And now it was easy to incorporate the dashi
sake and fish sauce.
As I was bringing the braise to a low boil, I made a point of constantly stirring with a wooden spoon until I could no longer feel the graininess of the sugar at the bottom of the braising pot (not the pressure cooker).
Once the braising the liquid was ready, I poured into the pressure cooker and added a cleaned whole chili pepper to the pot.
Then I got the pressure cooked underway, brought it to pressure (2nd ring) and then let that cook for about 10 winutes (since I would be simmering it further). I released the pressure from the pressure cooker, got the lid off and simmered it on medium low heat (about 30% max power) for about 20 minutes. My wife volunteered to make blanched baby bok choy to garnish the buri daikon stew.
As I mentioned earlier, I was skeptical on how the stew would taste because of the curry. However, both my wife and I were
really surprised how well the stew turned out. The curry added a complex subtle spicy profile; not the flavor that was going to overpower the dish. Actually, my wife and I were startled by how the stew presented itself as a classic Japanese dish. The interesting thing about this dish was how the spicy heat from the curry and chili slowly built up. The only drawback to this dish was how we noticed that the daikon seemed overseasoned with a bit too much salt. I think that salt level was offset by the bowl of rice with the meal. The funny thing was, the fish seemed perfectly seasoned. I don’t know if it was because the daikon was cut too thin (maybe I should have cut the much thicker as it was in the video). Both my wife liked the dish. I would like to redo this dish again with the thicker daikon and perhaps try to find the Japanese fish shoyu that was mentioned in the video. Maybe having the fish sauce shoyu would make a difference? Thank you Chef Tsai and thank you Iron Chef Michiba for sharing this dish and recipe.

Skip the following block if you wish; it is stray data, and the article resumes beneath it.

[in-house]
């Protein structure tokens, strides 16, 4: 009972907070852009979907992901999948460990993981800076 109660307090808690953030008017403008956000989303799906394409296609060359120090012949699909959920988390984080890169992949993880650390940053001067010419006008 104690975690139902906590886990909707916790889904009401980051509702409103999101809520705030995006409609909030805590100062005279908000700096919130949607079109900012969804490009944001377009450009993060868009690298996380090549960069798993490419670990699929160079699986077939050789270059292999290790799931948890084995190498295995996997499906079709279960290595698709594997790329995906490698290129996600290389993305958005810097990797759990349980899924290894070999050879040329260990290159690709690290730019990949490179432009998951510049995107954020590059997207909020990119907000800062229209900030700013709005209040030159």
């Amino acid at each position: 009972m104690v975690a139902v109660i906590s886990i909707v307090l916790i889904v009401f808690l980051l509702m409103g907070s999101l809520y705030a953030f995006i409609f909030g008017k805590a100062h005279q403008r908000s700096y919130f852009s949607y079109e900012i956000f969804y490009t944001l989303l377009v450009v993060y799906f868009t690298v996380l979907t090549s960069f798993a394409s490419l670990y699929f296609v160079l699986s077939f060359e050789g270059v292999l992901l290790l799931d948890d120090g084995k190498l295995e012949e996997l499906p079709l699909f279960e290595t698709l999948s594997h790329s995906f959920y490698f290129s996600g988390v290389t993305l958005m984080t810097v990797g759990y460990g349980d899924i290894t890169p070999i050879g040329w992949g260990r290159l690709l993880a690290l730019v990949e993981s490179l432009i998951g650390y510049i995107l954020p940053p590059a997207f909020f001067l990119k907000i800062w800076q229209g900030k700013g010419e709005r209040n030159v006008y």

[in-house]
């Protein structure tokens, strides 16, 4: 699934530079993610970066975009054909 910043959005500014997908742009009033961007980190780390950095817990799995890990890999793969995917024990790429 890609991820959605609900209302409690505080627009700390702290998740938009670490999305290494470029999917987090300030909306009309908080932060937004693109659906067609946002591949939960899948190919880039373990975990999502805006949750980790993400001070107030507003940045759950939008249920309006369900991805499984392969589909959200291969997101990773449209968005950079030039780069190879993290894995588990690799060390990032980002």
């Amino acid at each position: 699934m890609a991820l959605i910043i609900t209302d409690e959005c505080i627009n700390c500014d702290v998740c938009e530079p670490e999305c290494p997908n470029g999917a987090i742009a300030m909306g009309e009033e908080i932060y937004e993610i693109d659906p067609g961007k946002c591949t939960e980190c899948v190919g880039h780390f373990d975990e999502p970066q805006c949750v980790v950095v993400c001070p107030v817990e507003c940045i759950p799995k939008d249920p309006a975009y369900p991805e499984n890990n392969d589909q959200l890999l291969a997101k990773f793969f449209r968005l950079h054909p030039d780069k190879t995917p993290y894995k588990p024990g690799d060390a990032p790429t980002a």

One quick question that came just to mind: Iron Chef Michiba – was this a dish you made for the original Iron Chef series that many of us may not have seen – perhaps when you were competing against Kandagawa?
Update (31 Dec 2018)
I just got through watching the revived Iron Chef series (2012) with Hiroshi Tamaki as the new Chairman that feature a battle between Jun Kurogi and Rokusaburo Michiba
It turns out this dish was created with Buri as the theme ingredient for the battle. I have renamed this article from stew to nimono based on Iron Chef Michiba’s comments referring to this dish as ‘Shaka Simmer’. By implication, the braising liquid is NOT a stew broth to be drunk, per se, but to be treated as a sauce for the dish. The other interesting thing about this dish is that Iron Chef Michiba garnished this dish with broccoli rabe rather than spinach (as presented to Chef Ming Tsai on his visit to Michiba-sama).
The final piece of information regarding this dish is that the fish sauce that was used in this dish turned out to be “noto ishiri squid sauce” from Michiba-sama’s Ishikawa prefecture (https://www.mtckitchen.com/noto-ishiri-squid-sauce-16-9-fl-oz-500ml/). I have struck out that use of soy sauce in this dish for this article accordingly. I am currently using the ayu fish sauce (https://tastingmenu.wordpress.com/2017/09/05/ingredient-alert-ayu-sweetfish-fish-sauce/) that I obtained from Mitsuwa, Edgewater, NJ as a substitute until I can get my hands on the noto ishiri.